# Three Random Points on a Circle

### Problem ### Solution 1

We shall reformulate the problem and then exploit an Semicircle Coveragealready solved one.

For three uniformly random points on a circle the following two questions are equivalent:

1. The semicircles of which the three points are the centers cover the circle.

2. The triangle with vertices at the three points has the center of the circle in its interior.

The problems are equivalent. Indeed, consider a borderline case where two of the points are collinear with the center of the circle. Denote the points $A,$ $B,$ $C$ and the center of the circle $O.$ And assume that, say, $AC$ is a diameter of the circle. Point $B$ is on one of the semicircles defined by $AC.$ Let $D$ be the midpoint of the semicircle define by $AC$ that does not contain $B.$ Then $D$ is outside the semicircle defined by $B.$ Shifting $A$ and/or $C$ towards $B$ will leave $D$ exposed, not covered by any of the three semicircles. Simultaneously, the center $O$ will drop out of $\Delta ABC.$

Now, with a reference to a problem of covering a circle with three semicircles, the probability of having $O$ in the interior of $\Delta ABC$ equals $\displaystyle \frac{1}{4}.$

### Solution 2

The center $O$ is inside $\Delta ABC$ iff that is an acute triangle which means that all three central angles $AOB,$ $BOC,$ $COA$ are less than $180^{\circ}.$ It follows that their semicircles intersect pairwise and thus cover the whole of the circle. Now, with a reference to a problem of Semicircle Coveragecovering a circle with three semicircles, the probability of having $O$ in the interior of $\Delta ABC$ equals $\displaystyle \frac{1}{4}.$

### Solution 3

Let us say that $O$ is the first point we generate. This will be our point of reference. From this point, we will use polar coordinate system (counterclockwise) to determine the position of $A$ (our second point, with $\widehat{OCA}=\alpha$) and then the position of $B$ (our third point, with $\widehat{OCB}=\beta$). Let $C$ be the center of the circle.

Let us call $\check{A}$ and $\check{B}$ the two random variables (uniforms on $[0,2\pi]$). Let us distinguish between two cases (there are two letters $B$ in each graph for the two "extreme" letters $B):$

1. If $0<\alpha\leq\pi$ then the $\beta$ that allow $C$ to be in the triangle are those in $[\pi,\pi+\alpha]$.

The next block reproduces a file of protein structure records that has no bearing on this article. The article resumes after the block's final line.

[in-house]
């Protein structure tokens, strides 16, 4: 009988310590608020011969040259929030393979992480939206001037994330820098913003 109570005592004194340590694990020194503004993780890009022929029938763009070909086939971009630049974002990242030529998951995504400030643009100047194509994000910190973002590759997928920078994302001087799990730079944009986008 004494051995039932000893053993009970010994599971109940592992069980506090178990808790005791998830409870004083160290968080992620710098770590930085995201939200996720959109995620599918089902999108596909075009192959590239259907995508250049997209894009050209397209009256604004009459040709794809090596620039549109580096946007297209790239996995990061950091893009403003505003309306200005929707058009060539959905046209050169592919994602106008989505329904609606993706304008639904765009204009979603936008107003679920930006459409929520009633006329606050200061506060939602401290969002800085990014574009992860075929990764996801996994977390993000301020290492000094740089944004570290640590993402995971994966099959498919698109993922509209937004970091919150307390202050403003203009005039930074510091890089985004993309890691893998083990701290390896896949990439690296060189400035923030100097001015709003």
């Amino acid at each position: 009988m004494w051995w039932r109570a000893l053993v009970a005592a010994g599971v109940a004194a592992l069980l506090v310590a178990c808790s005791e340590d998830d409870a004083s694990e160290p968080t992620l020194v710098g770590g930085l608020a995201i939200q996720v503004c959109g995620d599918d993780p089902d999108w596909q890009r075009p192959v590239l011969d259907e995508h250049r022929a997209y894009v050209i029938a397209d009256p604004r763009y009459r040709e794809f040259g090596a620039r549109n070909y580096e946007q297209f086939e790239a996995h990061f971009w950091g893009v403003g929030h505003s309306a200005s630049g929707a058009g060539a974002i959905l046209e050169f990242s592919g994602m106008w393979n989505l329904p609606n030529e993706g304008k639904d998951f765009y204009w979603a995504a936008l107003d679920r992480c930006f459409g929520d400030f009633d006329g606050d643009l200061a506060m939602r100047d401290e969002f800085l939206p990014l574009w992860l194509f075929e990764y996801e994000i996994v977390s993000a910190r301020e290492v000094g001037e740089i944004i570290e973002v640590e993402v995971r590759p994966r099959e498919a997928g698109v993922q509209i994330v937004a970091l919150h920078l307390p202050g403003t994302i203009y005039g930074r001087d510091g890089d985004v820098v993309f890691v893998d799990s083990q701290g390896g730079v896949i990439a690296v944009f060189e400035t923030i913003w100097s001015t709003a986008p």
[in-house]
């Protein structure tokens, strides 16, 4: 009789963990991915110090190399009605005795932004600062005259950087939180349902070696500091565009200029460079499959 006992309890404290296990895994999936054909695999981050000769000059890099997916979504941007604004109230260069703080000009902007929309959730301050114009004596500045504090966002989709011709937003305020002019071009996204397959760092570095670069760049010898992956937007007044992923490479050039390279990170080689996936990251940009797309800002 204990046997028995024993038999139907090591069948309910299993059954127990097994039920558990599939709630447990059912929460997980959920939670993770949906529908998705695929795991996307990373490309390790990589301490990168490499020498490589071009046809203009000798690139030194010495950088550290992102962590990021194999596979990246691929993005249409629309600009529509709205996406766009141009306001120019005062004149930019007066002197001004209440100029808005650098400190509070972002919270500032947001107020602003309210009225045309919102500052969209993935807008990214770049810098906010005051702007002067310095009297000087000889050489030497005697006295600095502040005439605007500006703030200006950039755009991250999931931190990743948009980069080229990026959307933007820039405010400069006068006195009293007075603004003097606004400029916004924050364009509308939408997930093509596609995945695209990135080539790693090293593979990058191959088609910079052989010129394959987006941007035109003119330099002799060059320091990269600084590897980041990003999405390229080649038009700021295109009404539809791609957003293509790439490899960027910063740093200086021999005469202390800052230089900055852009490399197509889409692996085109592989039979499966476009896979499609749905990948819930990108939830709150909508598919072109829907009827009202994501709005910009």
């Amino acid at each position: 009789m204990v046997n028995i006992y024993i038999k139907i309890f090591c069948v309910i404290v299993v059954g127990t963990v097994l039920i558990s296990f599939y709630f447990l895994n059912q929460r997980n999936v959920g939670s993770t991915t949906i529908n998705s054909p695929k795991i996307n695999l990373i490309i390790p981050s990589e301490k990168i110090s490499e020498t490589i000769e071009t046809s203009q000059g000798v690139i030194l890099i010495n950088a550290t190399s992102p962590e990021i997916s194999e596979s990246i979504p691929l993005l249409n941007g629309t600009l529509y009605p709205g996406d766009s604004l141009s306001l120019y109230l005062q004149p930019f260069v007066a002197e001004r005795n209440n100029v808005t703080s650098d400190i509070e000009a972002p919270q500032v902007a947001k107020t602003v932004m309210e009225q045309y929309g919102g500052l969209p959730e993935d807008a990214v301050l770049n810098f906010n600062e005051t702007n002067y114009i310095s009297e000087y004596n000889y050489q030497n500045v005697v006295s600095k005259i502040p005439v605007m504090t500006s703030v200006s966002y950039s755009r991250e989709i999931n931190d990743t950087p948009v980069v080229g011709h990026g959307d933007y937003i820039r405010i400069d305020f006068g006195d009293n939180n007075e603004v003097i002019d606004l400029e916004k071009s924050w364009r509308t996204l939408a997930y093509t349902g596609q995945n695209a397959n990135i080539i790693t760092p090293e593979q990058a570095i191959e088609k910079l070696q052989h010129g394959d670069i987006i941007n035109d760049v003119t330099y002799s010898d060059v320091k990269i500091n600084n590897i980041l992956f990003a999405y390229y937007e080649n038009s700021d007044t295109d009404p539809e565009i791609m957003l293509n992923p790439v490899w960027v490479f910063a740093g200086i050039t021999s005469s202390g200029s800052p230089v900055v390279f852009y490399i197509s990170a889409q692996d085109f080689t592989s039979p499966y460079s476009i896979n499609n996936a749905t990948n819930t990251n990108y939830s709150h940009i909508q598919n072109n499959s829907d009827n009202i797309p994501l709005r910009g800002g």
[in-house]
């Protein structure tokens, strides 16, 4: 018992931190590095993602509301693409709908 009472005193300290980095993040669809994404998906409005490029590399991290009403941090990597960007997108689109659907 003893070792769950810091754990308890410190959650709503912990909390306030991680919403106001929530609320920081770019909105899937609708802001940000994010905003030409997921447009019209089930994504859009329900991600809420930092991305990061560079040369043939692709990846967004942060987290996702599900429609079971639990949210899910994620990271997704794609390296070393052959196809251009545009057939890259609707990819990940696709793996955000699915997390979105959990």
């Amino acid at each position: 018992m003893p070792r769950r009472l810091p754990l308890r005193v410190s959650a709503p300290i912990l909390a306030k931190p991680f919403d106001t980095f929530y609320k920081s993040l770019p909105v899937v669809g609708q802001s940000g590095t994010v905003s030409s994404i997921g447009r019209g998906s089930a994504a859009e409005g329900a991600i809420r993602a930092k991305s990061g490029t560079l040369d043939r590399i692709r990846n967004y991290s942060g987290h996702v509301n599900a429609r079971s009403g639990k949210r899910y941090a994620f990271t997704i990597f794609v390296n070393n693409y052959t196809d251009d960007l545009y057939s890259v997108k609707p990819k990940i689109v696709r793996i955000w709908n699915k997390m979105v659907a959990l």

2. If $\pi<\alpha\leq2\pi$ then the $\beta$ that allow $C$ to be in the triangle are those in $[\alpha-\pi,\pi]$. The probability $p$ that $C$ is inside the triangle $OAB$ is (with convenient notations for probability density functions):

\displaystyle \begin{align} p & = \int_{0}^{\pi}\mathbb{P}(\check{B}\in[\pi,\pi+\alpha]|\check{A}=\alpha)\mathbb{P}(\check{A}=\alpha)d\alpha\\ &\qquad\qquad\qquad+\int_{\pi}^{2\pi}\mathbb{P}(\check{B}\in[\alpha-\pi,\pi]|\check{A}=\alpha)\mathbb{P}(\check{A}=\alpha)d\alpha \\ & = \int_{0}^{\pi}\Big(\frac{\pi+\alpha-\pi}{2\pi}\Big)\Big(\frac{1}{2\pi}\Big)d\alpha+\int_{\pi}^{2\pi}\Big(\frac{\pi-(\alpha-\pi)}{2\pi}\Big)\Big(\frac{1}{2\pi}\Big)d\alpha \\ & = \int_{0}^{\pi}\Big(\frac{\alpha}{2\pi}\Big)\Big(\frac{1}{2\pi}\Big)d\alpha+\int_{\pi}^{2\pi}\Big(\frac{2\pi-\alpha}{2\pi}\Big)\Big(\frac{1}{2\pi}\Big)d\alpha \\ & = \int_{0}^{\pi}\Big(\frac{\alpha}{2\pi}\Big)\Big(\frac{1}{2\pi}\Big)d\alpha+\int_{\pi}^{0}\Big(\frac{\delta}{2\pi}\Big)\Big(\frac{1}{2\pi}\Big)(-1)d\delta \\ & = \int_{0}^{\pi}\Big(\frac{\alpha}{2\pi}\Big)\Big(\frac{1}{2\pi}\Big)d\alpha+\int_{0}^{\pi}\Big(\frac{\delta}{2\pi}\Big)\Big(\frac{1}{2\pi}\Big)d\delta \\ & = 2\int_{0}^{\pi}\Big(\frac{\alpha}{2\pi}\Big)\Big(\frac{1}{2\pi}\Big)d\alpha \\ & = \frac{1}{4} \end{align}

(where we used the change of variable $\delta=2\pi-\alpha$)

### Acknowledgment

This is a simplified (2D) version of problem A-6 from the 1992 Putnam Competition that was brought to my attention by Mike Lawler, for which I am sincerely grateful. Solution 3 is by Achraf.